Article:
United States District Court, E.D. Wisconsin
Stadtmueller, U.S. District Judge
21, 2016, Defendant Officer Richard Litwin
(“Litwin”) filed a motion to dismiss Plaintiff
Derek Murray’s (“Murray”) amended
complaint. (Docket #18). Murray’s response to that
motion was due on or before July 12, 2016. See Civil
L. R. 7(b). On July 13, 2016, Murray filed a motion for
extension of time to submit his response. (Docket #22). That
motion was granted and Murray was given until August 1, 2016
to do so. (Docket #23). That order informed Murray that no
further extensions of time would be granted. Id.
August 2, 2016, Murray filed a second motion for extension of
time to submit his response. (Docket #24). He claimed that he
had no access to his “legal papers” because he
was in the prison’s temporary lockup. Id. It
appears, however, that, based on the exhibit to
Murray’s motion and information obtained from the
prison by Litwin’s counsel, Murray was placed there
because he assaulted another inmate. (Docket #25, #26, #27,
#32). Murray contends that he was defending himself. (Docket
#30 at 1-2). However, the conduct report Murray provided says
nothing about which party was the aggressor, and the officer
reviewing the report found him guilty of assault. (Docket #30
at 3-4; #32-1).
Court will not exercise its discretion to allow Murray
additional time to submit a response for two reasons. First,
he was told that no further extensions would be granted.
Second, it appears that the delay was occasioned, at least in
part, by his own (possibly criminal) behavior. Murray’s
second motion for an extension of time will be denied. His
response, which was filed on August 3, 2016, will not be
considered. (Docket #29). The Court will, therefore, address
Litwin’s motion in its unopposed form.
STANDARD OF REVIEW
has moved to dismiss Murray’s amended complaint
pursuant to Federal Rule of Civil Procedure 12(b)(6). This
rule provides for dismissal of complaints which fail to state
a viable claim for relief. Fed.R.Civ.P. 12(b)(6). To state a
viable claim, a complaint must provide “a short and
plain statement of the claim showing that the pleader is
entitled to relief.” Fed.R.Civ.P. 8(a)(2). In other
words, the complaint must give “fair notice of what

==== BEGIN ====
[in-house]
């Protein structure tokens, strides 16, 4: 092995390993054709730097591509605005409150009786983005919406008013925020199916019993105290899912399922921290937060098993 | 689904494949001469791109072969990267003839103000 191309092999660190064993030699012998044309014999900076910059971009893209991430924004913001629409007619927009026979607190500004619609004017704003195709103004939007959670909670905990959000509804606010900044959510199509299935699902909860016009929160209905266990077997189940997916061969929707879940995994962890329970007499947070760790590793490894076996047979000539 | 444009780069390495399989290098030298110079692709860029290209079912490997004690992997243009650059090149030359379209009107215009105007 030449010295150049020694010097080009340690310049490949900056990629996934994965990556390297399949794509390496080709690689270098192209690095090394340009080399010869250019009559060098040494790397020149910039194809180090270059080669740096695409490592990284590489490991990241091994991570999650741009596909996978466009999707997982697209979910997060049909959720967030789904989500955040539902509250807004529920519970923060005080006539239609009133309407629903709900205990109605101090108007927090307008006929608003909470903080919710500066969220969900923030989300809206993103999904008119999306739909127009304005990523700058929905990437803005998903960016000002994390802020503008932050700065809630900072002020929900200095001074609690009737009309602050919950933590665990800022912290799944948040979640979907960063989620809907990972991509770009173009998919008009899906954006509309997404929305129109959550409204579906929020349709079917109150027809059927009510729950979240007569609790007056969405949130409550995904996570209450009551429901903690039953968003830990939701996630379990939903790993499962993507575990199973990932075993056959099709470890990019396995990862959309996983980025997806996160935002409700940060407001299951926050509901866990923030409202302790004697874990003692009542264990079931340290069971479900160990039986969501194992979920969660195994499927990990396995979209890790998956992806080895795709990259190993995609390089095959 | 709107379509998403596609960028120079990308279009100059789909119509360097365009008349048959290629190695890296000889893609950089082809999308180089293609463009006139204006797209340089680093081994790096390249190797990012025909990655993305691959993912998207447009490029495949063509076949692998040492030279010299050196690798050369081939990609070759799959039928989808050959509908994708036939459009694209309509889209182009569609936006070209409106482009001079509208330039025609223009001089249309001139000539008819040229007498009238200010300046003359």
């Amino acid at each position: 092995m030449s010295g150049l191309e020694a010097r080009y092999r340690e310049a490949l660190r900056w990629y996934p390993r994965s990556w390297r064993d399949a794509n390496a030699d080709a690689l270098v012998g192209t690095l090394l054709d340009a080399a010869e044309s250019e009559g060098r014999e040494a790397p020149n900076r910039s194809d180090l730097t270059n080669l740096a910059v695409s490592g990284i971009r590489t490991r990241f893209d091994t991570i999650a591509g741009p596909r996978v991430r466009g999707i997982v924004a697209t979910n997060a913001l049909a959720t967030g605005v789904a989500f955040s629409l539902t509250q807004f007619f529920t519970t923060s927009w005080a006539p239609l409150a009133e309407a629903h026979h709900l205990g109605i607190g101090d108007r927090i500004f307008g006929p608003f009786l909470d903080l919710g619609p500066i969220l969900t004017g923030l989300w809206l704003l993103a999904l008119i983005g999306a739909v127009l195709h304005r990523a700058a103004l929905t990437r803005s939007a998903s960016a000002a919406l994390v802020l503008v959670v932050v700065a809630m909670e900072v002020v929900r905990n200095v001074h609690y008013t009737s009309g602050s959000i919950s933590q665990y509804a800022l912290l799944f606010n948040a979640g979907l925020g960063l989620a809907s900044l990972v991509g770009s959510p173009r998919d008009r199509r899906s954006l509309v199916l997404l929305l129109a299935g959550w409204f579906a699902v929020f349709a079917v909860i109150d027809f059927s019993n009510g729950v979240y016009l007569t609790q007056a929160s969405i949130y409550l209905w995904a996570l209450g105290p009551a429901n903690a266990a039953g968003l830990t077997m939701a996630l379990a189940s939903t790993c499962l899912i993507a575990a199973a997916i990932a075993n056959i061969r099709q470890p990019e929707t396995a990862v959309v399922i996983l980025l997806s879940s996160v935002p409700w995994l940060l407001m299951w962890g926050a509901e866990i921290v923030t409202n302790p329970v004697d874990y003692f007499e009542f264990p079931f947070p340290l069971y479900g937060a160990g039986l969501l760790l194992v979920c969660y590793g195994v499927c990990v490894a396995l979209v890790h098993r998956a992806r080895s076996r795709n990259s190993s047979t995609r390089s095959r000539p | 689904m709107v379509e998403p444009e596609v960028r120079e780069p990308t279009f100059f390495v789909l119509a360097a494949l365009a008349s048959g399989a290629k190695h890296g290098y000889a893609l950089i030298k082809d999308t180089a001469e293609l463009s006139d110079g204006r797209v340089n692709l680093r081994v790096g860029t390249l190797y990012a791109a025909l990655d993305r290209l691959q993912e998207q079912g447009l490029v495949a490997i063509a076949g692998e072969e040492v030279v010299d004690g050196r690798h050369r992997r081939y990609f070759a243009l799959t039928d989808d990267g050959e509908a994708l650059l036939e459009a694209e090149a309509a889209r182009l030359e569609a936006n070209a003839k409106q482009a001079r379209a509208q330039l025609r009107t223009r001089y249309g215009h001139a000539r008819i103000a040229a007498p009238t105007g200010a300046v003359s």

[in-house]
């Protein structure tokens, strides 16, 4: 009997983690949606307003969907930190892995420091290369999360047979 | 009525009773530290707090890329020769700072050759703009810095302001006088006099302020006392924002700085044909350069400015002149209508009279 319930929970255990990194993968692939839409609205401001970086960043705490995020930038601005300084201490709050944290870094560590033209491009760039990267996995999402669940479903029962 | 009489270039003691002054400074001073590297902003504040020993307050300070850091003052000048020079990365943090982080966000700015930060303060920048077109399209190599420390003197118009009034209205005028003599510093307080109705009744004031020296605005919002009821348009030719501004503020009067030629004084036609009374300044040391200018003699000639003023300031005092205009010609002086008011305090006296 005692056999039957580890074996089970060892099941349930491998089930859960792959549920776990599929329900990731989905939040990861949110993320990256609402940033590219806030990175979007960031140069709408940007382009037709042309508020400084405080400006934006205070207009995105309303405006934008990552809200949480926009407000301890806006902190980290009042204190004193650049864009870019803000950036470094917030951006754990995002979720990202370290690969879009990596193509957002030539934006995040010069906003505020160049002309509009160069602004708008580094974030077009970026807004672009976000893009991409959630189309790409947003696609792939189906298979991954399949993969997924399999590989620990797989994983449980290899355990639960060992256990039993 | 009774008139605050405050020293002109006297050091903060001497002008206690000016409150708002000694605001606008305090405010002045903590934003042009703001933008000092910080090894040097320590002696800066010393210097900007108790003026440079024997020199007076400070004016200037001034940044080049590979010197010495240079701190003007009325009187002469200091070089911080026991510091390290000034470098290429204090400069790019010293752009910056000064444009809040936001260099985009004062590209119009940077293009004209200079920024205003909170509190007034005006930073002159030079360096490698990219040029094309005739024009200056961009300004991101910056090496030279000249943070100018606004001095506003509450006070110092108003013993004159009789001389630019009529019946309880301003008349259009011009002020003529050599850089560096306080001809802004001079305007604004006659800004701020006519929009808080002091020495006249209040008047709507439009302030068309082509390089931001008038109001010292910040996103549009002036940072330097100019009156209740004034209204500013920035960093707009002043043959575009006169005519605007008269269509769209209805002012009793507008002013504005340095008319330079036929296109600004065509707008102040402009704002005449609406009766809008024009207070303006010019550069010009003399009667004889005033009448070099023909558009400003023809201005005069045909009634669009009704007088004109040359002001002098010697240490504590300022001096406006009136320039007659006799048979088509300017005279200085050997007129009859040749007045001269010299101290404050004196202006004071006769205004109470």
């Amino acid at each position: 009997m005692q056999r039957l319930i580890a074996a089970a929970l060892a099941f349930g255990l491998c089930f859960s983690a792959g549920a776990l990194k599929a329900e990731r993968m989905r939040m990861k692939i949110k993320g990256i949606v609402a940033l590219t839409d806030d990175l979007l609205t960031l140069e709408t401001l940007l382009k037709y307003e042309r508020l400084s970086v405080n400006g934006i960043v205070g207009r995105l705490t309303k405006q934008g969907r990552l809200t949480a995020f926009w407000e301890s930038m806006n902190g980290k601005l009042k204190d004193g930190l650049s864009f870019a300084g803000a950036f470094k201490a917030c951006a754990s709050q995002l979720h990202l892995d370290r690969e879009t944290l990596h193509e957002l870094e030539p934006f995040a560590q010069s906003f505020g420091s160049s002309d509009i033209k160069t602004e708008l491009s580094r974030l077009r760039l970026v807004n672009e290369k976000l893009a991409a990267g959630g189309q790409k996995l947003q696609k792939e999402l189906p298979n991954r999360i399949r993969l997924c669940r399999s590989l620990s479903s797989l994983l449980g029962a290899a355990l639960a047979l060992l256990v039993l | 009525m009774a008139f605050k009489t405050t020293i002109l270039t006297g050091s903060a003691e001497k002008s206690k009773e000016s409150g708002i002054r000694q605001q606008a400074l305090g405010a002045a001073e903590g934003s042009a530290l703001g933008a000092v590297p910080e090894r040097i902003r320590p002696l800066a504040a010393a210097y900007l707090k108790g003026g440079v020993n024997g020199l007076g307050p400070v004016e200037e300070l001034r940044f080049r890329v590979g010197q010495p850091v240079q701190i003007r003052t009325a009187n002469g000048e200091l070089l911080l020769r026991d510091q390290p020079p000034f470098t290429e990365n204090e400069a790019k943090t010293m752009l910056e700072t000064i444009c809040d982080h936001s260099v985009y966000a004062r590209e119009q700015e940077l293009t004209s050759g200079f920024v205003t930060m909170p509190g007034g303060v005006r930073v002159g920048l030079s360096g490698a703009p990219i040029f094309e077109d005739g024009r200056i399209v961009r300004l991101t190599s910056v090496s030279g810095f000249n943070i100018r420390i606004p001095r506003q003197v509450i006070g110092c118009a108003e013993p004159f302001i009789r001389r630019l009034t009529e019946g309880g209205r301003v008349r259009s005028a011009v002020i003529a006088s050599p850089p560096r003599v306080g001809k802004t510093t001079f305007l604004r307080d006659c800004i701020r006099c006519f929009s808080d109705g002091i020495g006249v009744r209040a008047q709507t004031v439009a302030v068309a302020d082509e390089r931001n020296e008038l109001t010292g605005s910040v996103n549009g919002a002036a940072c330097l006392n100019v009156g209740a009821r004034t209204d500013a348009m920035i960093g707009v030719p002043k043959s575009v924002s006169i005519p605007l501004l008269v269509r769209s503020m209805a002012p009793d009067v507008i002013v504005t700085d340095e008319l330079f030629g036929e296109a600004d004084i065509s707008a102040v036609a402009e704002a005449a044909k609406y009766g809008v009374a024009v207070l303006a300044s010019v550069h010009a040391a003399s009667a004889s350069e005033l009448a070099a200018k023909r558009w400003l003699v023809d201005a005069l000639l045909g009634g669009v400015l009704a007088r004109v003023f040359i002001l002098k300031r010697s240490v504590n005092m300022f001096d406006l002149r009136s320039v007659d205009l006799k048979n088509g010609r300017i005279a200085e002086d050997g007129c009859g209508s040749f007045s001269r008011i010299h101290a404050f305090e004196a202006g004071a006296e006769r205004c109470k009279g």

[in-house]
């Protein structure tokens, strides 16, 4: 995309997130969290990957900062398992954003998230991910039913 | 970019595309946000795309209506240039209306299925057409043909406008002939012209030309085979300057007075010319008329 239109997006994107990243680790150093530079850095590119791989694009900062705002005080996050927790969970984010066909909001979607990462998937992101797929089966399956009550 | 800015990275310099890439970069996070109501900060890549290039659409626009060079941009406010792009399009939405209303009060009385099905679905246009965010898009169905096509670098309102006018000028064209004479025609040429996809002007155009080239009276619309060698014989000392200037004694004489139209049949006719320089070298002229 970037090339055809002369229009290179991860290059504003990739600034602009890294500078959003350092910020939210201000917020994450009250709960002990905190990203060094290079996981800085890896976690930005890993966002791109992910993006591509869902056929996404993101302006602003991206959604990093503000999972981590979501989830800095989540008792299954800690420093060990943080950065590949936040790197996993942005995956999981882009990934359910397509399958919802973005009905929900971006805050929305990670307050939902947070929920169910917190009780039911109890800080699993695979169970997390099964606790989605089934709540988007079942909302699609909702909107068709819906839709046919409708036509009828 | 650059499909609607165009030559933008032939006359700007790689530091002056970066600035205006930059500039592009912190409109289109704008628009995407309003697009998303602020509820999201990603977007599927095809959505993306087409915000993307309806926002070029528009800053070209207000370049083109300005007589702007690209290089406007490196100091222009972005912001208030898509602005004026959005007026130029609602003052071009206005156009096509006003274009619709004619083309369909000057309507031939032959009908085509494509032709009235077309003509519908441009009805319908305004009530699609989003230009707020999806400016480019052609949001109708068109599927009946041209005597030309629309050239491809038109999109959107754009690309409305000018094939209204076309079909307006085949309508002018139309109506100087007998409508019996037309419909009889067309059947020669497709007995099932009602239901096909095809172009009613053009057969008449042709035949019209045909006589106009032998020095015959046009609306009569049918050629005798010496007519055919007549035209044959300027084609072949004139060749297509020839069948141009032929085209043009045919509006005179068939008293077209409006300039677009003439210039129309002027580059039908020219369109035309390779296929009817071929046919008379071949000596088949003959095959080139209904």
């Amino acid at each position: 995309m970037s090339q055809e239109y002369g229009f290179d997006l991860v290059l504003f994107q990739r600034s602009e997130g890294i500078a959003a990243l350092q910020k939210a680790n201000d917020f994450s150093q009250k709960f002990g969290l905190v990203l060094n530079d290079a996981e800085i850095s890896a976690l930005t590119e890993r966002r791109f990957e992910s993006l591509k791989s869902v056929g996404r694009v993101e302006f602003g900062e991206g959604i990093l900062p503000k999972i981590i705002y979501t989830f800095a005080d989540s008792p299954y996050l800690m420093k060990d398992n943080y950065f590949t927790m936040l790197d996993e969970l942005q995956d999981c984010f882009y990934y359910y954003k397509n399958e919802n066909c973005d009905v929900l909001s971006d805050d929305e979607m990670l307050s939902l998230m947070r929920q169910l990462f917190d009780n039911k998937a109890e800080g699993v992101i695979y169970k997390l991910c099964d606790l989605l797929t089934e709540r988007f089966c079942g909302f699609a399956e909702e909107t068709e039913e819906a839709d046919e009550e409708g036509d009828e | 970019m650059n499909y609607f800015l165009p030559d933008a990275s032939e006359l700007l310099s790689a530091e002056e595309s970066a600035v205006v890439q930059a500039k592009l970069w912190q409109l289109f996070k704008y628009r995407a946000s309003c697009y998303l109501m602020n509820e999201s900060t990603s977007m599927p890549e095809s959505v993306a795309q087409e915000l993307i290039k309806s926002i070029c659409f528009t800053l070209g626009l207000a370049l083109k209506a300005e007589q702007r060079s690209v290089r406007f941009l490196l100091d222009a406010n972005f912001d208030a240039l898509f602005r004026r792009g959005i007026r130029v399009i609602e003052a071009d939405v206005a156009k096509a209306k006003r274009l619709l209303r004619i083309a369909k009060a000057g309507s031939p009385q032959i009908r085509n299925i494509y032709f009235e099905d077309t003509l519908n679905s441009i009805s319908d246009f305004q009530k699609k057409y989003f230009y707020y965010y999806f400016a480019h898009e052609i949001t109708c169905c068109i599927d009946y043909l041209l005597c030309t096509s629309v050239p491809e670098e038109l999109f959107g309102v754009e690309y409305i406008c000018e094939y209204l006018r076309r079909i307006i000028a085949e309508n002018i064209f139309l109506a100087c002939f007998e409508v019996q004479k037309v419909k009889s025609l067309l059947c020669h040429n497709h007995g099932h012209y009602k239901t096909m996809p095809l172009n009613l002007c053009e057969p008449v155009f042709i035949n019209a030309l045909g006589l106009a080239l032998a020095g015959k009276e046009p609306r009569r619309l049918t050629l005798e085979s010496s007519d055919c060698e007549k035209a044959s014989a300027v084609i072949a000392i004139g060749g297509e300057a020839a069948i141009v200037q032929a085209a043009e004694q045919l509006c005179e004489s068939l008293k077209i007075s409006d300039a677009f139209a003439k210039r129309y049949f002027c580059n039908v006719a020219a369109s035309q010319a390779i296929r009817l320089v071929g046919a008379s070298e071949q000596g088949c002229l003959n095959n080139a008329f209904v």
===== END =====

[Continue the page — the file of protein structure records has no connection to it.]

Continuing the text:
the…claim is and the grounds upon which it
rests.” Bell Atlantic Corp. v. Twombly, 550
U.S. 544, 555 (2007) (citation omitted). The allegations must
“plausibly suggest that the plaintiff has a right to
relief, raising that possibility above a speculative
level[.]” Kubiak v. City of Chicago, 810 F.3d
476, 480 (7th Cir. 2016) (citation omitted). In reviewing
Murray’s complaint, the Court is required to
“accept as true all of the well-pleaded facts in the
complaint and draw all reasonable inferences in favor of the
plaintiff.” Id. at 480-81.
amended complaint alleges as follows. On October 1, 2008,
Litwin shot at Murray twice and struck him once in the side.
(Docket #13 at 3). The connecting shot caused Murray injuries
which put him in critical condition, requiring immediate
surgery. Id. at 3-4. As of today, the injured area
causes Murray pain when working or engaging in physical
activity. Id. at 5.
Murray’s Claims Are Time-Barred
the progression of this case, the Court has noted its concern
for the timeliness of Murray’s claims. (Docket #10 and
#12). At the screening stage, the Court did not dismiss the
claims on timeliness grounds because it could not “say
with certainty that the limitations period has run and should
not be tolled.” (Docket #15 at 3-4); see Lewis v.
Stenz, 637 Fed.Appx. 943, 944 (7th Cir. 2016). Litwin
has now asserted the statute of limitations as an affirmative
defense. (Docket #18).
light of Litwin’s arguments and Murray’s failure
to respond thereto, the Court finds that Murray’s
claims are time-barred. Murray’s claims are subject to
a six-year statute of limitations. Malone v. Corrections
Corp. of Am., 553 F.3d 540, 542 (7th Cir. 2009);
Gray v. Lacke, 885 F.2d 399, 409 (7th Cir. 1989)
(“[W]e hold that Wisconsin’s six-year personal
rights statute of limitations applies to § 1983
actions.”). Because the complained-of act occurred in
October 2008, and Murray did not file this lawsuit until
December 2015, it would appear that he missed the statute of
limitations by over a year. See (Docket #1 and #13).
briefs submitted as part of the screening process, Murray
contended that he is entitled to equitable tolling of the
statute of limitations. See (Docket #2, #11, and
#14). The Court’s inquiry could end here; Murray chose
not to respond to Litwin’s motion to dismiss and raise
the equitable tolling issue. Nevertheless, the Court will
give Murray the benefit of treating his ...